The Gary Null Show

The Gary Null Show - 04.29.22

April 29, 2022

Mushrooms boost immunity, suggests research


University of Florida Institute of Food and Agricultural Sciences, April 16, 2022


A new University of Florida study shows increased immunity in people who ate a cooked shiitake mushroom every day for four weeks. In a study led by UF Food Science and Human Nutrition , 52 healthy adults, age 21 to 41, came to the Gainesville campus, where researchers gave them a four-week supply of dry shiitake mushrooms. Participants took the mushrooms home, cleaned and cooked them. Then they ate one, 4-ounce serving of mushrooms each day during the experiment. Through blood tests before and after the experiment, researchers saw better-functioning gamma delta T-cells and reductions in inflammatory proteins. If you eat a shiitake mushroom every day, you could see changes in their immune system that are beneficial. "We're enhancing the immune system, but we're also reducing the inflammation that the immune system produces."




Oral milk thistle extract stops colorectal cancer stem cells from growing tumors


University of Colorado, April 22, 2022


In results presented at the American Association for Cancer Research, a University of Colorado Cancer Center study shows that orally administering the chemical silibinin, purified from milk thistle, slows the ability of colorectal cancer stem cells to grow the disease. When stem cells from tumors grown in silibinin-fed conditions were re-injected into new models, the cells failed to develop equally aggressive tumors even in the absence of silibinin. "It's very simple: tumors from mice that were initially fed silibinin had fewer cancer stem cells, were smaller, had lower metabolisms and showed decreased growth of new blood vessels. Importantly, when these cancer stem cells from tumors in mice fed silibinin were re-injected into new mice, we found these stem cells had lost their potential to repopulate even in the absence of silibinin exposure. Silibinin is a non-toxic, potentially chemopreventive agent derived from milk thistle seeds.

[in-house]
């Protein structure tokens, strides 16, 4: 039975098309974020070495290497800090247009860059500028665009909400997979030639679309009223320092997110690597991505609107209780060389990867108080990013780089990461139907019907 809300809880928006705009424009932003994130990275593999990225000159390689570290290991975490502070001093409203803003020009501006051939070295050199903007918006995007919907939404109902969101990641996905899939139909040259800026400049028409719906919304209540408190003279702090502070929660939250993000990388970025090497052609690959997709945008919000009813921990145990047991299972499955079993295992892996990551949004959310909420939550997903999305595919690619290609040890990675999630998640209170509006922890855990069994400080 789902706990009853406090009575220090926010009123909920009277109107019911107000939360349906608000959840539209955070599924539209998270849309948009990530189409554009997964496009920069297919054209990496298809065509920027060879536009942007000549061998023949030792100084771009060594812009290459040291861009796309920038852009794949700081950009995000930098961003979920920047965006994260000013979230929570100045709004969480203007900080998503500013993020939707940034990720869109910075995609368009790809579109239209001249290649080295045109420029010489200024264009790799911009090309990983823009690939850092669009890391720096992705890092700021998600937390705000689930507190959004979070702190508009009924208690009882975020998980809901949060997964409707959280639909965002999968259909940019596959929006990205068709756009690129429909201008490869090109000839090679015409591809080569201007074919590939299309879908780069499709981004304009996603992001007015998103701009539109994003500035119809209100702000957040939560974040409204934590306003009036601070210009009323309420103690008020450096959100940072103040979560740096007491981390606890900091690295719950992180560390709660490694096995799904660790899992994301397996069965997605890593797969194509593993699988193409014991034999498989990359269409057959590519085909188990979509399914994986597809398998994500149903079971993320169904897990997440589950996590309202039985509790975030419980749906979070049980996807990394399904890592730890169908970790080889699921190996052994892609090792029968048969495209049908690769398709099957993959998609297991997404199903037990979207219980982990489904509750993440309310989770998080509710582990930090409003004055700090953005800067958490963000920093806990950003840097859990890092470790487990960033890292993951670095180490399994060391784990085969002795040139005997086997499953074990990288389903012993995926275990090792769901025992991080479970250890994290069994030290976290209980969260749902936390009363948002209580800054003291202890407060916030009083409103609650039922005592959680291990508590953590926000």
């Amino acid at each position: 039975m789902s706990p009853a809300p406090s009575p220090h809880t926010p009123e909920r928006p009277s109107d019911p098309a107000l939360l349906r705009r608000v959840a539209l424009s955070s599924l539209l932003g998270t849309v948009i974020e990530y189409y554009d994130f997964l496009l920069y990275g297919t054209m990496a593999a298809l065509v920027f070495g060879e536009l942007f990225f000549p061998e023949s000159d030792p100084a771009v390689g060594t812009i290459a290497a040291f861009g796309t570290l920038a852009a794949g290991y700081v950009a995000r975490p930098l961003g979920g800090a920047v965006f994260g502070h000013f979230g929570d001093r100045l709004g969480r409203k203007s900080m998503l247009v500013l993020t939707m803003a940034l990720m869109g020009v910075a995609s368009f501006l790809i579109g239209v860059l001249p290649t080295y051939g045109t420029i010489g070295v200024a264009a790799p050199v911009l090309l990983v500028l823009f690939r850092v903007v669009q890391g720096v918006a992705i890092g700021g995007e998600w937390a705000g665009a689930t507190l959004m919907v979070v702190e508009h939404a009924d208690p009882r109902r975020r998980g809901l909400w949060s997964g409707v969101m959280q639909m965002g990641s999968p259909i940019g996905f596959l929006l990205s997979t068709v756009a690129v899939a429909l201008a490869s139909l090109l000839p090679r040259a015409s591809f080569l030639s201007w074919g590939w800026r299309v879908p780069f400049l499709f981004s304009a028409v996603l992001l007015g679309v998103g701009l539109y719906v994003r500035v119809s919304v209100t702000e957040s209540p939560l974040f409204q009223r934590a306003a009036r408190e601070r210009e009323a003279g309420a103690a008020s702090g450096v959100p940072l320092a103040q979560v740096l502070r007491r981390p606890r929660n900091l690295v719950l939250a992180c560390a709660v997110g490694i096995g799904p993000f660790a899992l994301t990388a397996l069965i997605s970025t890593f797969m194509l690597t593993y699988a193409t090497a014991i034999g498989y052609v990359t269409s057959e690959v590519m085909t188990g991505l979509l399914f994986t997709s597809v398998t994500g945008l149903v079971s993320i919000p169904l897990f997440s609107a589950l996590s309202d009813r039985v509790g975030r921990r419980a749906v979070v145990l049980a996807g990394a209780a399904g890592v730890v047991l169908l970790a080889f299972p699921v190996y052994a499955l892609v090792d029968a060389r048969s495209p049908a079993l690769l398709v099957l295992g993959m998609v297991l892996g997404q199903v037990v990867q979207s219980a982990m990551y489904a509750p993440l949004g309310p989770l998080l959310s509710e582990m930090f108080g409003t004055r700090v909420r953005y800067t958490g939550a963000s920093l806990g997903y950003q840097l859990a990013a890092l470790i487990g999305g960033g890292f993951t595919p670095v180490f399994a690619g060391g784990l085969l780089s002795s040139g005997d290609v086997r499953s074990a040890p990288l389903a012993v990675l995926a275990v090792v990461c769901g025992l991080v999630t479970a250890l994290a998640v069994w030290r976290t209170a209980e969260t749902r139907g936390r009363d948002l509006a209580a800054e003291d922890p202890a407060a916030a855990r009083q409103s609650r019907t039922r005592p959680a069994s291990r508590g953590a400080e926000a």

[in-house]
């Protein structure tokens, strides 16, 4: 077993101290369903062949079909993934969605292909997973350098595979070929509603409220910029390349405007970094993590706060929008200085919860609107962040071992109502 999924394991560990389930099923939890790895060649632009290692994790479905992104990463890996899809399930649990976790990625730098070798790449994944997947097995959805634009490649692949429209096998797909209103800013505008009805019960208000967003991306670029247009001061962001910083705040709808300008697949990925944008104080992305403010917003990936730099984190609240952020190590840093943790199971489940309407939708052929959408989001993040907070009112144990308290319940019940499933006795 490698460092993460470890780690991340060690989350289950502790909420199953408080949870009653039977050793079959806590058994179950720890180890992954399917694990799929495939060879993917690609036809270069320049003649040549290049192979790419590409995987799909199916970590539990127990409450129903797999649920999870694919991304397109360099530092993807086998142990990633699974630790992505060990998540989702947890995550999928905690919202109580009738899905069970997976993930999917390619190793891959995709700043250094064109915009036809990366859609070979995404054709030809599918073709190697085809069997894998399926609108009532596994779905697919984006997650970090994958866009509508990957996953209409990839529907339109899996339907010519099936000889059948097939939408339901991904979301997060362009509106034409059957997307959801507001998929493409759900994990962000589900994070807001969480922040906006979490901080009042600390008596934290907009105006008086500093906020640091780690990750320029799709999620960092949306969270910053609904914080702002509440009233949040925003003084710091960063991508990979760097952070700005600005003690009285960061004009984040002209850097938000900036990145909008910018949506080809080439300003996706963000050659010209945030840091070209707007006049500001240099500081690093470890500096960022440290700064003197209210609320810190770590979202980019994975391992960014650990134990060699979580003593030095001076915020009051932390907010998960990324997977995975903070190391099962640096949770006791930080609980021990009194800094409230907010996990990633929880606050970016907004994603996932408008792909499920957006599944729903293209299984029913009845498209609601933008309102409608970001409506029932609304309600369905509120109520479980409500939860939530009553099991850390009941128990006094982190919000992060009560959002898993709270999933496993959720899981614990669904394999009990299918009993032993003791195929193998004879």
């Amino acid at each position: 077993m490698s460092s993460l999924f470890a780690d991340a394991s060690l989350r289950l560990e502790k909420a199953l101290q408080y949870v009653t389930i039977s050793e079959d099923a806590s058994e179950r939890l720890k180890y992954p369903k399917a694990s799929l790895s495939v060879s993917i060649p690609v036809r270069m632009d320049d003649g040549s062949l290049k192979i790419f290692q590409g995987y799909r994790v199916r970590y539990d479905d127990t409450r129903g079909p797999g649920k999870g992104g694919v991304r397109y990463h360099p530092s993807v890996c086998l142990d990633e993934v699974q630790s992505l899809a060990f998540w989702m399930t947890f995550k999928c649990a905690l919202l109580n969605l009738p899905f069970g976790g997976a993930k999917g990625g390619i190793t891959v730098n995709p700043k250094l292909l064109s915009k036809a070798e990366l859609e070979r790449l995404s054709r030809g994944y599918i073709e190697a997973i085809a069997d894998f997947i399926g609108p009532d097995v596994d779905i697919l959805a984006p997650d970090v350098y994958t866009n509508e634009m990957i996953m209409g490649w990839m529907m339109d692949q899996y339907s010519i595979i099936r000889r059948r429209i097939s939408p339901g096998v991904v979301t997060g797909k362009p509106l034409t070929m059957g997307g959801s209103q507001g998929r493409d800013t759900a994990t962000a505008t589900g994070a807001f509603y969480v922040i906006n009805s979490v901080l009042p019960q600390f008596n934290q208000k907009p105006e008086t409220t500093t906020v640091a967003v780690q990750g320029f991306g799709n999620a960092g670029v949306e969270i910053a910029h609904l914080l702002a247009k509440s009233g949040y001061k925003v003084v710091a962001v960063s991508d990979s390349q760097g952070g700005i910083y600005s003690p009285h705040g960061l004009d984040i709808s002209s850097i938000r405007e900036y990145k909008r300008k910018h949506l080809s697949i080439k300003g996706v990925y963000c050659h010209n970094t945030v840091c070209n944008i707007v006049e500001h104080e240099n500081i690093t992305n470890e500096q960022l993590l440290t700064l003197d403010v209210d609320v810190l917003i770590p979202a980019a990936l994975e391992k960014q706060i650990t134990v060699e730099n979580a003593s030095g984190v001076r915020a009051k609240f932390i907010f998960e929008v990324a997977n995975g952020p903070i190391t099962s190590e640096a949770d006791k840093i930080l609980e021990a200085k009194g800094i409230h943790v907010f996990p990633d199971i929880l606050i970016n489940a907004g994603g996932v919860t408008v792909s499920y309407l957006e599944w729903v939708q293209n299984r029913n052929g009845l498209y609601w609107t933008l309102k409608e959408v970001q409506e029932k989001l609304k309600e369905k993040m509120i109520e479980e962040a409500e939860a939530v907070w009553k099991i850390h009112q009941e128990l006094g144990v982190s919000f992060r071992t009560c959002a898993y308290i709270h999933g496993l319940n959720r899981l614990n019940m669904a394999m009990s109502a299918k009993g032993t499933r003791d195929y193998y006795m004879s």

Chilli peppers hold promise of preventing liver damage and progression


European Association for the Study of the Liver (Austria), 23 April 2015 


Results revealed  that the daily consumption of capsaicin, the active compound of chilli peppers, was found to have beneficial effects on liver damage. In the study, capsaicin was found to reduce the activation of hepatic stellate cells (HSCs) in mice models. HSCs are the major cell type involved in liver fibrosis, which is the formation of scar tissue in response to liver damage. The study demonstrates that capsaicin partially improved liver damage in the BDL mice and inhibited further progression of the injury. In the second group of CCl4-treated mice, capsaicin prevented livers from injury development but did not reduce the fibrosis when it was already established.




Compassion meditation reduces 'mind-wandering,' research shows 


Stanford University, April 23, 2022 


The practice of compassion meditation may be a powerful antidote to a drifting mind, new Stanford research shows.


Compassion meditation focuses on benevolent thoughts toward oneself and others, as the researchers noted. It is different in this aspect than most forms of meditation in the sense that participants are "guided" toward compassionate thoughts. This is the first report that demonstrates that formal compassion training decreases the tendency for the mind to wander, while increasing caring behavior not only towards others but towards oneself. "Mind-wandering" is the experience of having your thoughts not remain on a single topic for long. Prior research suggests that people spend as much as 50 percent of their waking hours in mind-wandering, often without realizing it. Doty said that mindfulness is extremely useful in today's world with its myriad of distractions, as humans are often overwhelmed and can find it difficult to attend to necessary tasks. "By closing one's eyes and engaging in attention training through a mindfulness practice, not only does it diminish the negative physiologic effects of distraction, which can result in anxiety and fear, but it can increase one's ability to attend to important tasks and not have an emotional response to the often negative dialogue which is frequent in many individuals," he said. As the researchers noted, compassion is defined by an awareness of suffering, sympathetic concern and a wish to see the relief of that suffering, and a responsiveness or readiness to help relieve that suffering. The study examined 51 adults during a compassion meditation program, measuring their various states of mind-wandering (neutral, pleasant, and unpleasant topics) and caring behaviors for themselves and others.  They were encouraged to meditate at least 15 minutes daily and, if possible, 30 minutes. The results indicated that compassion meditation decreased mind-wandering to neutral topics and increased caring behaviors toward oneself.



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